Some have taken the extraordinary dismissal of Bo Xilai, the controversial Politburo member and party secretary from Chongqing, as a sign that the transition of power in China is in trouble. On the contrary, it shows that the process has matured and is working as it needs to.
Vice President Xi Jinping, who is slated to be approved as general secretary of the Communist Party in the fall and as president the following March, will be the first leader not chosen peremptorily by China’s prior leaders. Rather, he was selected through a broader polling of party officials. While neither transparent nor anonymous, the process is a big advance in China’s long march toward “intraparty democracy.”
China is an oligarchy, not a dictatorship, and ultimate authority will not be vested individually with Xi, but collectively with the Politburo’s Standing Committee, which has nine members. Everything in China reports to one of these nine. Xi will be first among equals, but equals the nine are, and together they have the final say on policy.
This explains the intense focus on the firing of Bo, because it was assumed he would become a member of the standing committee in the leadership shuffle. Media savvy, Bo had built a name for himself promoting the “Chongqing model,” a leftist-populist mixture of strong state, Maoist paeans (“Red songs”), crackdown on crime, equality over productivity and redistribution of wealth.
It was never that simple. Even had he reached his peak, Bo would not have ranked in the standing committee’s top half. Moreover, some of his purported backers did not share his leftist views. Elite politics in China is not simplistic and one-dimensional. Loyalties run on personal relationships as well as political philosophies, and coalitions wax and wane around specific issues.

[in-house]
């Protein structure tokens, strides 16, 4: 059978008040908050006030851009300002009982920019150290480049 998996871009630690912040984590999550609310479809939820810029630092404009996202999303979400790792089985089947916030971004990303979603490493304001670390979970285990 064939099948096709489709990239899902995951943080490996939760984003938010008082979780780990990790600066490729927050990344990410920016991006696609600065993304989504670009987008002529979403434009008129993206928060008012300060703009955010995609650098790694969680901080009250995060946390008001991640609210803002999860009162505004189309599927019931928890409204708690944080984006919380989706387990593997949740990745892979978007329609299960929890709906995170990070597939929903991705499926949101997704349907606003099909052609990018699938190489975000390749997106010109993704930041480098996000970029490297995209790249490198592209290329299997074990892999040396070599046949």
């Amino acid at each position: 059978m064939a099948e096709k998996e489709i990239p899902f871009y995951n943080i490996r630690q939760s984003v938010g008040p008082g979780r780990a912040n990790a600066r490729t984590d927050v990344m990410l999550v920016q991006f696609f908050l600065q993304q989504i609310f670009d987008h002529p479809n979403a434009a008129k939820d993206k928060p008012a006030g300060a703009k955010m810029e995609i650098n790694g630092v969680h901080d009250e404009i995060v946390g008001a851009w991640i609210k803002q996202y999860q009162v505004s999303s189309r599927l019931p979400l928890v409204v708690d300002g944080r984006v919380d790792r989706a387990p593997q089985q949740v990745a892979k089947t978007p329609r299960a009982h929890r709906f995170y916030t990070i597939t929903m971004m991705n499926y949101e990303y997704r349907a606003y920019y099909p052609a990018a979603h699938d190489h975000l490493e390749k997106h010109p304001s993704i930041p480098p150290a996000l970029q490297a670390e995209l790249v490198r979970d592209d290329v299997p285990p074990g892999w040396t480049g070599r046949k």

While many people praised Bo for jailing corrupt officials (even for executing them) and for reversing garish economic disparity, many officials worried about the revival of political mass movements and the potential for chaos. The Cultural Revolution, China’s decade-long descent into ideological madness that crushed millions, hovers like an unexorcised demon.
Following the bizarre “visit” last month to a U.S. Consulate by Wang Lijun, Chongqing’s vice mayor and Bo Xilai’s righthand man in the fight against crime, Bo was fired. Irrespective of Bo’s ultimate fate, the political fallout is unambiguous: The leftist-statist “Chongqing model” has collapsed. This will become clear as standing committee slots are secured by reformers. Of the committee’s nine members, all will have run large geographic regions and/or ministries, and six or seven will have led at least two provinces or major municipalities. All will have worked with Western business chiefs and other important foreign leaders.
Like his colleagues, Xi is not given to radical change. Not incidentally, following the Bo tumult, Xi called for “purity” among officials and admonished senior comrades not to “seek fame and fortune.” Major decisions, he wrote, “should be decided according to collective wisdom and strict procedure.”
Xi has run every level of government: village, county, city, province. He led three dynamic regions — Fujian and Zhejiang provinces, and Shanghai — that were by population, economic vitality and social complexity the equivalent of three European nations.